Among the attendees at Joydeep Roy-Bhattacharya's talks and signings to promote his new book, The Watch (June), will be U.S. servicepeople, some of whom he got to know while writing the novel. "I'm trying my best to make sure every audience I address will have vets in them," he said.
In The Watch, an Afghan woman who lost her legs to a bomb rolls herself on a cart across rough terrain to reach an American military base in Kandahar. She demands the return of her brother's body, intent on burying him according to local traditions after his death during a fierce nighttime battle. Some of the soldiers believe she is the grief-stricken sibling she claims to be, while others fear she is a spy or a suicide bomber. Her steadfast presence escalates the already edgy atmosphere at the stark outpost and, as the soldiers argue about what to do next, tensions reach a breaking point.
The Watch grew in part out of Roy-Bhattacharya's desire to illuminate the tragically high human cost of war. Research yielded the surprising fact that, while there have been many nonfiction accounts of contemporary conflicts, including that in Afghanistan, it's not a subject that creative writers have explored. The first chapter, originally written as an independent short story, was submitted to the New Yorker and rejected. "Essentially the message was that it was going to be too disturbing for their readership," recalled Roy-Bhattacharya. That got his "dander up." He turned out a first draft of The Watch in about 10 weeks, motivated by "my need to give voice to the voiceless, the statistics, the collateral damage that we no longer even hear about."
Born in India, Roy-Bhattacharya has lived in Eastern Europe and elsewhere and currently resides in Rhinebeck, N.Y. His novels include The Storyteller of Marrakesh, and he previously taught at Bard College and the State University of New York at Albany. Roy-Bhattacharya drew on his background in political science and philosophy for The Watch, which is loosely based on the Greek myth of Antigone, who attempts to secure a proper burial for her brother, deemed a traitor, even though it means risking her life.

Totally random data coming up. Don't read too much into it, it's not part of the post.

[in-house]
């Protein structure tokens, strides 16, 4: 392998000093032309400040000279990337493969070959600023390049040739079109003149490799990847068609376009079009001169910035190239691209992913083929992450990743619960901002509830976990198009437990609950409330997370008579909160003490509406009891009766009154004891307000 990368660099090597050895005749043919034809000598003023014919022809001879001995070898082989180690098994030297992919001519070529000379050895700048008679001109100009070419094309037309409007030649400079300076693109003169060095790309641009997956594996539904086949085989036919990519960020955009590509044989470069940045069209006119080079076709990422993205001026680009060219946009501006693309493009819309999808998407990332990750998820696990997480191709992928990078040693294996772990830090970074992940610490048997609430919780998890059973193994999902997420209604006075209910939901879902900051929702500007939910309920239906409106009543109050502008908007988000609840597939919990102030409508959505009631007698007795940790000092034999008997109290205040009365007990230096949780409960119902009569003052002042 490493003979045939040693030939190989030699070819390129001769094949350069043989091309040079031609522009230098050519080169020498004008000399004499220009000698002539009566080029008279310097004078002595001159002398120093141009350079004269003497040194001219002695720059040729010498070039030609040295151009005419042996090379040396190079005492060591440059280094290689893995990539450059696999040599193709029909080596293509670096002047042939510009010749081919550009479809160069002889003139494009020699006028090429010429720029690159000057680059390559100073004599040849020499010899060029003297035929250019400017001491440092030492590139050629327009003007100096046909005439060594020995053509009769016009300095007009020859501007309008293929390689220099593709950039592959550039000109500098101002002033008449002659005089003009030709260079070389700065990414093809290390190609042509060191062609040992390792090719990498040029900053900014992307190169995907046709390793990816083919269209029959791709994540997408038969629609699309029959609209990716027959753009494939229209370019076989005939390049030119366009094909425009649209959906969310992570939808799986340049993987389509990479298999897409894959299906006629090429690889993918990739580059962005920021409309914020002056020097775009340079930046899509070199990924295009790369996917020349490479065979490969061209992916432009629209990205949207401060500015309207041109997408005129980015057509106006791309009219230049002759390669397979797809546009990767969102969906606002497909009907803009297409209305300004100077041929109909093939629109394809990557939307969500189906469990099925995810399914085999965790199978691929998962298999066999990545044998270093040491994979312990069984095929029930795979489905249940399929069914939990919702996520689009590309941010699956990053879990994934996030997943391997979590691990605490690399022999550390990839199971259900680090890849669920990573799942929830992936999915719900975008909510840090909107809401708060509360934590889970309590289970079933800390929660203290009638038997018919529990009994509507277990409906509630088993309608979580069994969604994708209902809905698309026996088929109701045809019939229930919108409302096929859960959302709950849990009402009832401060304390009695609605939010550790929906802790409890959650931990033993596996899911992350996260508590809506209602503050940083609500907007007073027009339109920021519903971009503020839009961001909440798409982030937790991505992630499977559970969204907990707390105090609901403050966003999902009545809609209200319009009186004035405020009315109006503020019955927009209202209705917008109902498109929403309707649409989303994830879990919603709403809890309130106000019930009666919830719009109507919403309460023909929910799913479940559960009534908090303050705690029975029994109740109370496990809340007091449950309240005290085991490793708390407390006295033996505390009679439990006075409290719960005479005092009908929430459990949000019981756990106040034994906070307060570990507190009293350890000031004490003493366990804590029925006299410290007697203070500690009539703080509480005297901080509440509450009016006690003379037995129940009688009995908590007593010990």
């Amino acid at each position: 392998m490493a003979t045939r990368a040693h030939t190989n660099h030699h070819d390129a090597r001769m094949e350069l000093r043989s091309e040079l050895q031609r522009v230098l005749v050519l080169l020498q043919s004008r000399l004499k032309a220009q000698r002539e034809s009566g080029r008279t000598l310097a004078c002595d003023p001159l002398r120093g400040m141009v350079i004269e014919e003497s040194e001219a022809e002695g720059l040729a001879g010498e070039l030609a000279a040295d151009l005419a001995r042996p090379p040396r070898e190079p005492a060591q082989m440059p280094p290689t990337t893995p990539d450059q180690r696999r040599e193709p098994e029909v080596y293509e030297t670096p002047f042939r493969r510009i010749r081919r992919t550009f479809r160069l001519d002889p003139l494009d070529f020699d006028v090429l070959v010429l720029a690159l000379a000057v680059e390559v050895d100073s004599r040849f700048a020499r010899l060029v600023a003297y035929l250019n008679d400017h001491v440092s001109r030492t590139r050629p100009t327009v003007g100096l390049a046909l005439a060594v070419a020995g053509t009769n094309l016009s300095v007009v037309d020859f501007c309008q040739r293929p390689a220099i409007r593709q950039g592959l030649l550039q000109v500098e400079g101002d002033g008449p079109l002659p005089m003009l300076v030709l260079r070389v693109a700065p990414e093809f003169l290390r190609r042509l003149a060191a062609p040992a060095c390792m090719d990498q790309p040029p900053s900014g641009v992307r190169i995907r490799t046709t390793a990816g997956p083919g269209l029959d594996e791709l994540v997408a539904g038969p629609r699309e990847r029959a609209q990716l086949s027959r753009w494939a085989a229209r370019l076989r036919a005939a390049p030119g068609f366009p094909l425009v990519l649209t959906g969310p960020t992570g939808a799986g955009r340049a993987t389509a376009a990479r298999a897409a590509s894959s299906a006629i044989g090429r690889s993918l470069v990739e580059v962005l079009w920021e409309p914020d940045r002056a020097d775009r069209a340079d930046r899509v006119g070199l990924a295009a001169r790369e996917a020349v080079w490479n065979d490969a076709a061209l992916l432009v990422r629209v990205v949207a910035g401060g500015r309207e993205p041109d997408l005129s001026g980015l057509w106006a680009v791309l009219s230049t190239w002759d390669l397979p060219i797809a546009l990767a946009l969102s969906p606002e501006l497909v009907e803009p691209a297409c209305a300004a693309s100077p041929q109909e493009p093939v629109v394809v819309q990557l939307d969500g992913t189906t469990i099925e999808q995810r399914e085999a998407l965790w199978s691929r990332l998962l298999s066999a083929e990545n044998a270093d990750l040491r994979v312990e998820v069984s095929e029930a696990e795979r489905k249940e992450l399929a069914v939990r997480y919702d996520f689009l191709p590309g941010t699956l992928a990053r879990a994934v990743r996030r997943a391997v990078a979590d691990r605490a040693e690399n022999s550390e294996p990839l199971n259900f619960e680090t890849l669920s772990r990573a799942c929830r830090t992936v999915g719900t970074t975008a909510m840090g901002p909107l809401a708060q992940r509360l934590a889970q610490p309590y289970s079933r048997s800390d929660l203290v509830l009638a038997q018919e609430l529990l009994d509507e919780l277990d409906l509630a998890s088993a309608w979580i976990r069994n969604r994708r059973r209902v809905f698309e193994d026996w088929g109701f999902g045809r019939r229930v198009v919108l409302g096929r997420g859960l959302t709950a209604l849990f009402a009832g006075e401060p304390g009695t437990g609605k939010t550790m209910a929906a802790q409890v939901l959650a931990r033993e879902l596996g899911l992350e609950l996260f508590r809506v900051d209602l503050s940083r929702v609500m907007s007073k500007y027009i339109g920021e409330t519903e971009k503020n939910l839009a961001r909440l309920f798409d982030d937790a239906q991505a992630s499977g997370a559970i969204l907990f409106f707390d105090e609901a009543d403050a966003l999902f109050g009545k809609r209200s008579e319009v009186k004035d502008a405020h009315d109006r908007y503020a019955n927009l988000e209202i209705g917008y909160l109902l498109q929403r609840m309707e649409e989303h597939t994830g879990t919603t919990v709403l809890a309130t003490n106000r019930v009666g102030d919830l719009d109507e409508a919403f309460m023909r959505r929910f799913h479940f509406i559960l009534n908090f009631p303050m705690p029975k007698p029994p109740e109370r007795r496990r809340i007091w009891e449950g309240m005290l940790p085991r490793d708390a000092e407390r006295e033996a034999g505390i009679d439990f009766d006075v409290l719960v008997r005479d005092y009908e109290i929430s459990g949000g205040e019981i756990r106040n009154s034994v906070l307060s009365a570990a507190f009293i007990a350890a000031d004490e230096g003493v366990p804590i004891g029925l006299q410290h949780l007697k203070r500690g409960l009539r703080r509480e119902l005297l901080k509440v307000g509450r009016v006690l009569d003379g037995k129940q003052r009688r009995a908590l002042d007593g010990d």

During the second phase of writing The Watch, Roy-Bhattacharya spoke with U.S. military personnel for their perspective. "To my surprise I realized as much as the victims of war are voiceless, the people we send to wage war seem equally voiceless," he explained. One of the people to whom the novel is dedicated, an army officer who served in Kandahar, "told me he was very grateful that someone was finally talking about them." Roy-Bhattacharya is planning a novel centering on some of the soldiers from The Watch after they return Stateside.
The responsibility of fiction is to take readers "into the hearts and souls of the characters," said Roy-Bhattacharya. "After going through these personal, enormously wrenching encounters with the American soldiers, I wanted to make absolutely sure I was giving 100% fidelity to their voices. Every character for me represents not just a point of view but in so many cases the people I now know."